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Australia’s shrinking monetary policy arsenal tests RBA’s orthodoxy

Australia’s strong economic performance of recent decades has allowed its central bank to avoid the kinds of unorthodox policies seen in other countries, but record low rates mean less conventional measures may be needed to tackle new challenges.

The Reserve Bank of Australia (RBA) is all but certain to cut its benchmark interest rate-perhaps as early as Tuesday-amid a rapid decline in home prices, weak consumer inflation and insipid wage growth.

Compared with previous cycles, however, the central bank has far less policy ammunition to stabilise the economy with only 150 basis points of easing left before it hits 0 percent. That rules out cuts of the magnitude used in past downturns.

Such constraints have for the first time raised speculation the RBA may need to look at options outside the cash rate mechanism. The possibilities range from expanded daily bond purchases through to more extreme ideas such as quantitative easing and so-called helicopter money.

“At the moment, the RBA has enough policy arsenal for a modest interest rate reduction but it’s nowhere near their average cutting cycle since 1995 which has been 3 percent,” said Matthew Sherwood, Sydney-based head of investment strategy at fund manager Perpetual and a former RBA economist.

Financial markets are pricing in the chance of two cuts to 1.00 percent this year. The RBA meets on May 7 and 17 of 42 economists polled by Reuters predict a 25-basis-point easing to help stoke inflation and revive the slumping housing market.

“The downside risk from that outlook is if a weaker domestic economy forces a fuller easing cycle that will test the effective lower bound (of zero),” Sherwood added.

The central bank has not publicly spoken about a “lower bound” for rates. In a speech in December Deputy Governor Guy Debelle told an audience it was the level of interest rates that mattered and that they “can still move lower.”

The RBA was one of the few major central banks in the world which did not adopt zero or negative interest rates after the 2008 global financial crisis. Neither did it resort to massive bond buying or balance sheet expansion like the U.S. Federal Reserve or the European Central Bank.

The central bank’s easing cycle then had lasted eight months and saw it cut rates by 425 basis points to 3.0 percent. The RBA again slashed rates by 325 basis points between November 2011 and August 2016 to 1.50 percent where they are now.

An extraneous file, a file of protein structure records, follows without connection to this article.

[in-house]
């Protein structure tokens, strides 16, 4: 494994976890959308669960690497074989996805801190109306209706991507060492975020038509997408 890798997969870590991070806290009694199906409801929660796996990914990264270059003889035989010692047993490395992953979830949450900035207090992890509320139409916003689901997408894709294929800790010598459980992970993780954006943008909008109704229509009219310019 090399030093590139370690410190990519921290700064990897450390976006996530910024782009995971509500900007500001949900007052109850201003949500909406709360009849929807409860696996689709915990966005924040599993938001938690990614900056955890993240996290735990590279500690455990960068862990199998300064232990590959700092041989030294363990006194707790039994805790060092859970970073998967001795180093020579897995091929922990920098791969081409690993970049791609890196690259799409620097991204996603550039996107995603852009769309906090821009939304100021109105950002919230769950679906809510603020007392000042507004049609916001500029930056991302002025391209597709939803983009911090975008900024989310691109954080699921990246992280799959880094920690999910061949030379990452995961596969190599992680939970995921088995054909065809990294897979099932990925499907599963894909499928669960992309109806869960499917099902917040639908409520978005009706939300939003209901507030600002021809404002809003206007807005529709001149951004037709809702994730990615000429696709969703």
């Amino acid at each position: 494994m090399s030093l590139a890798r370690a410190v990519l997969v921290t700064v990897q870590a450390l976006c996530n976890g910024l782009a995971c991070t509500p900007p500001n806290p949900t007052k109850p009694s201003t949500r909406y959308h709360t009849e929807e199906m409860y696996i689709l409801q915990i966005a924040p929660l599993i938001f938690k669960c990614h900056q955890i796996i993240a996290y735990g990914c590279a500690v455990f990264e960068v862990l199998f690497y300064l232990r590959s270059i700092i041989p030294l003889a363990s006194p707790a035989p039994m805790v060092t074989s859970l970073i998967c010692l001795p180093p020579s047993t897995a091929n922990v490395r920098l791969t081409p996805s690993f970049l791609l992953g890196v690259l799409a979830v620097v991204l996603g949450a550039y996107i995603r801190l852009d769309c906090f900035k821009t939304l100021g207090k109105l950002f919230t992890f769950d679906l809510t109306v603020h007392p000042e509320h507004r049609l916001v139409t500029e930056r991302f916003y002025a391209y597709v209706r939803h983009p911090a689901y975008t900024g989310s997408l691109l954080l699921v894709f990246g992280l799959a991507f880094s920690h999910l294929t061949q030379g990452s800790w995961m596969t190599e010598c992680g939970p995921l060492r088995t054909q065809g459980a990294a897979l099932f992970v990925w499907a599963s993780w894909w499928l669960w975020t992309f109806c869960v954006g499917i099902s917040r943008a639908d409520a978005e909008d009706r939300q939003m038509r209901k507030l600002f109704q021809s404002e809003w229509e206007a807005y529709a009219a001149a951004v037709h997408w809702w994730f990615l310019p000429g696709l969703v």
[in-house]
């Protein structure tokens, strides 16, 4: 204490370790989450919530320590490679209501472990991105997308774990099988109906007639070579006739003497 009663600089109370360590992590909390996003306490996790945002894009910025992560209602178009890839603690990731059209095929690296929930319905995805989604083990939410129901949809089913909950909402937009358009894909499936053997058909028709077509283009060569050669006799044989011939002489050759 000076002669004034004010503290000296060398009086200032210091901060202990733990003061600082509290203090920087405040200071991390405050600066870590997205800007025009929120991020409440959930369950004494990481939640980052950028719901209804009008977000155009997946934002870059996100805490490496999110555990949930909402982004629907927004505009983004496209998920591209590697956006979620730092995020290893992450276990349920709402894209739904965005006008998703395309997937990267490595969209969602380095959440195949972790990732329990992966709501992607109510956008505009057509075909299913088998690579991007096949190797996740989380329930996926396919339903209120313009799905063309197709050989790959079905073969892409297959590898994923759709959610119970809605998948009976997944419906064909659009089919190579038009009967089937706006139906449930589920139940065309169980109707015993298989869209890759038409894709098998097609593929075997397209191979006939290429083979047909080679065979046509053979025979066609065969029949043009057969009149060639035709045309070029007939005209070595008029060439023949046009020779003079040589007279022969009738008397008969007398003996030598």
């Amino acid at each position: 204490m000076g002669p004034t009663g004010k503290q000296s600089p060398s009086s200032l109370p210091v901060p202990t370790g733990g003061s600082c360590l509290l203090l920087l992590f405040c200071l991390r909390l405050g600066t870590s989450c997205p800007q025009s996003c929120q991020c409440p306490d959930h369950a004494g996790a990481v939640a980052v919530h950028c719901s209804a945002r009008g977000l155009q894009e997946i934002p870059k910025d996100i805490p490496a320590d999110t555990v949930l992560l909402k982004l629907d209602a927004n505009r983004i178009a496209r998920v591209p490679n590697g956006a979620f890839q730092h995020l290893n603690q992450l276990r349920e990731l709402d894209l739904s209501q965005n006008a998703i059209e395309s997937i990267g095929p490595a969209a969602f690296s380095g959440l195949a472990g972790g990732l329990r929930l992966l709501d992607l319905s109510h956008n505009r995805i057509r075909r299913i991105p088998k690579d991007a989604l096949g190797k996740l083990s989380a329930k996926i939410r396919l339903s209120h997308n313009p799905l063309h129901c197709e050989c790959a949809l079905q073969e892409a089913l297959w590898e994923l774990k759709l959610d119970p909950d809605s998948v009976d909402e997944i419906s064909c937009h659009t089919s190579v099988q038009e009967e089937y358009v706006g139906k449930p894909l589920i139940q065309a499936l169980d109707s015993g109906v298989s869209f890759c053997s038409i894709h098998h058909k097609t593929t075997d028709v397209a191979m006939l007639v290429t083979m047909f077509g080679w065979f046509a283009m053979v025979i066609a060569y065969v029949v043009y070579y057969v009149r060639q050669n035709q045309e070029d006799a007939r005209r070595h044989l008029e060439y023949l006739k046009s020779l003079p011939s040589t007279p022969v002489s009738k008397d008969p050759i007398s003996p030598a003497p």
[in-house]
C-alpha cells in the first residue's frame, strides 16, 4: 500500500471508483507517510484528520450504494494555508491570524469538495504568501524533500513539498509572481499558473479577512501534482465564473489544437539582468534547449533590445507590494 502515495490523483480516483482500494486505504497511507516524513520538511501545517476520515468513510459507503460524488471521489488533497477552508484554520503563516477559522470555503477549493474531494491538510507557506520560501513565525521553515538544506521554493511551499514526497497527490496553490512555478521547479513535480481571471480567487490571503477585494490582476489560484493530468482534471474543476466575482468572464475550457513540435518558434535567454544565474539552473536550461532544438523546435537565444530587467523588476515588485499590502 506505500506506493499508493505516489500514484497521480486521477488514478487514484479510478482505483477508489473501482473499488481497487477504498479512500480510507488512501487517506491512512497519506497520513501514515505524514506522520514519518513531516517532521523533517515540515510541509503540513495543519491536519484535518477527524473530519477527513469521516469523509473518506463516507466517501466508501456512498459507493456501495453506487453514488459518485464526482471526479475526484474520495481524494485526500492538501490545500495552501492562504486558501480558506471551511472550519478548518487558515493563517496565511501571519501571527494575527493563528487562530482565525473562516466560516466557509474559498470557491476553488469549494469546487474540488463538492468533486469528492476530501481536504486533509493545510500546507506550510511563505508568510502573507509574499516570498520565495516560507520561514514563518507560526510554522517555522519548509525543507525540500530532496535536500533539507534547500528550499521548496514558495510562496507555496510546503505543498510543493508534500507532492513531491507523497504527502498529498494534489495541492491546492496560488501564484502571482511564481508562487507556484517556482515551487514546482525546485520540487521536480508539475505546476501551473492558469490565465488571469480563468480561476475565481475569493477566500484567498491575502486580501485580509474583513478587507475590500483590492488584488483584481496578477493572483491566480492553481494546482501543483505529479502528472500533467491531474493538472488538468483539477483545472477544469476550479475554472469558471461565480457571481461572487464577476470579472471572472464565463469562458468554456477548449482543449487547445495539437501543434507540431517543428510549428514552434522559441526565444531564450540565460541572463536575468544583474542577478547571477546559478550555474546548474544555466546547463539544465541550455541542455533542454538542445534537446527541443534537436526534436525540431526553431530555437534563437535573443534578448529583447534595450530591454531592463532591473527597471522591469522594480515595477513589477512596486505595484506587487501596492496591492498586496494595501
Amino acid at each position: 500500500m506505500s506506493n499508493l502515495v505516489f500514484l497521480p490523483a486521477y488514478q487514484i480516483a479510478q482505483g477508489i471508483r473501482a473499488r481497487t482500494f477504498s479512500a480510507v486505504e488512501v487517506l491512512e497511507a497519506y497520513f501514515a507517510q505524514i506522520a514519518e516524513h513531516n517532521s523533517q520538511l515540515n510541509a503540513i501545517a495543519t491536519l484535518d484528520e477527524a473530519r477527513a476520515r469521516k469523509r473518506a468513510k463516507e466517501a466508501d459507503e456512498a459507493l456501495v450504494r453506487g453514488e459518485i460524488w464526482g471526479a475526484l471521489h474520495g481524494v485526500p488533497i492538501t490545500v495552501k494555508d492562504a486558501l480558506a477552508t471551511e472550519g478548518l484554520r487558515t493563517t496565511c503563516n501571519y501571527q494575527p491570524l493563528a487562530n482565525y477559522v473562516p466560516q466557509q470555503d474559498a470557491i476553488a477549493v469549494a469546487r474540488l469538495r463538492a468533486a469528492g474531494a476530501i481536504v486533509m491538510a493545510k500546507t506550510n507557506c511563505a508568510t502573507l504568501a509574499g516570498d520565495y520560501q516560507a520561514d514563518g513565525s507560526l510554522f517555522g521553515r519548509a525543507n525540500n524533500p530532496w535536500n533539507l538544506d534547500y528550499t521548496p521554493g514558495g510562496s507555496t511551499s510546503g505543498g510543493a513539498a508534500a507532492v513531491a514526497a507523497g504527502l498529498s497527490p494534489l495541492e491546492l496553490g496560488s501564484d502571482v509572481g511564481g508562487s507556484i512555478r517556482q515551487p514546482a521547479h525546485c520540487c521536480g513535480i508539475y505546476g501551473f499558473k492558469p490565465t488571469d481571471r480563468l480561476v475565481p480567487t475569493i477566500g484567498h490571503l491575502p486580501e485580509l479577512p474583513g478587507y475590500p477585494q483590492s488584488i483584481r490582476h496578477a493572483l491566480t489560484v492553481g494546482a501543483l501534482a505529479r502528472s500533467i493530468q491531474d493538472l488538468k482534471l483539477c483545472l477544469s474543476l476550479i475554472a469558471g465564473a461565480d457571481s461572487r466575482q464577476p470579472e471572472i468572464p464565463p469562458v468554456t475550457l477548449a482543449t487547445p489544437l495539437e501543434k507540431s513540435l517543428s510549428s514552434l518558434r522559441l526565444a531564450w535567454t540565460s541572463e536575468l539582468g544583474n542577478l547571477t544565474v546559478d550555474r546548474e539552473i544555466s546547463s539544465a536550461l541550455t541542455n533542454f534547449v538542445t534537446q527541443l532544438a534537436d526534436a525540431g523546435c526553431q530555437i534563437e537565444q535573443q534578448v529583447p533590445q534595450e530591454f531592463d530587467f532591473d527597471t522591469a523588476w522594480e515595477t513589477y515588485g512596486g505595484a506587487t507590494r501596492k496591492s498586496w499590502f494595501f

There is an argument against negative interest rates as Australia runs a current account deficit and is a capital importing nation. Indeed, only four of 42 economists polled last month predicted the RBA to ease below 1.00 percent.

In duress, the RBA does have a tried and tested option should the housing market really collapse and bank stress levels elevate.

In such a scenario, banks are likely to claw back on lending like they did during the 2008/09 financial crisis. The RBA had then rapidly expanded its balance sheet by flooding the banking system with cheap cash using its daily money market operations, mostly to meet liquidity requirements, a process that proved highly successful.

If the need arises, the RBA could easily lend to banks for longer and at lower rates than the official rate, albeit with some strings attached to ensure they expand their loan books.

“I think the RBA is more likely to do something like that than helicopter money which, to me, is too hard to calibrate,” said Sherwood.

The idea of “helicopter money” in Australia was raised by Citibank chief economist Paul Brennan who last week published a note titled “Time for the RBA to Deploy the Helicopters?”, following disappointing first-quarter inflation.

This would involve the government giving cash handouts to households financed directly by the RBA, perhaps by the central bank buying perpetual bonds from the government.

“Helicopter money can be designed to boost economic efficiency (e.g. lower unemployment) whilst limiting negative spillovers to other areas like financial systems stability (e.g. asset bubble risks) and distributional equity (e.g. wealth inequality),” Brennan said.

While “helicopter money” has been deliberated overseas, no central bank has yet deployed it.

Then there is quantitative easing (QE), whereby central banks buy government and other securities from the market aiming to lower yields and so borrowing costs, particularly for home loans.

That is unlikely to be as effective in Australia since home loan rates are benchmarked to the cash rate, and not to bond yields. Moreover, much of the stock of Australia’s triple-A rated debt is held by offshore central banks as part of their currency reserves, and by domestic lenders to meet regulatory requirements. That makes them reluctant sellers.

Economists believe the RBA will at some point soon need to shift away from its reluctance to ease policy, which it says is already “stimulatory”.

With a national election just around the corner in Australia, however, central bankers will be hoping for massive government spending to do some of the heavy lifting in supporting growth.

“Policy capacity matters, both monetary and fiscal,” RBA’s Debelle said in December in a speech titled “Lessons and Questions from the GFC”. “Fiscal space is really important. We still have that in Australia.”

Swati Pandey, "Australia’s shrinking monetary policy arsenal tests RBA’s orthodoxy," Business Recorder. 2019-05-04.
Keywords: Economics , Strong economic , Economic performance , Central bank , Financial markets , Domestic economy , Australia , RBA , GFC

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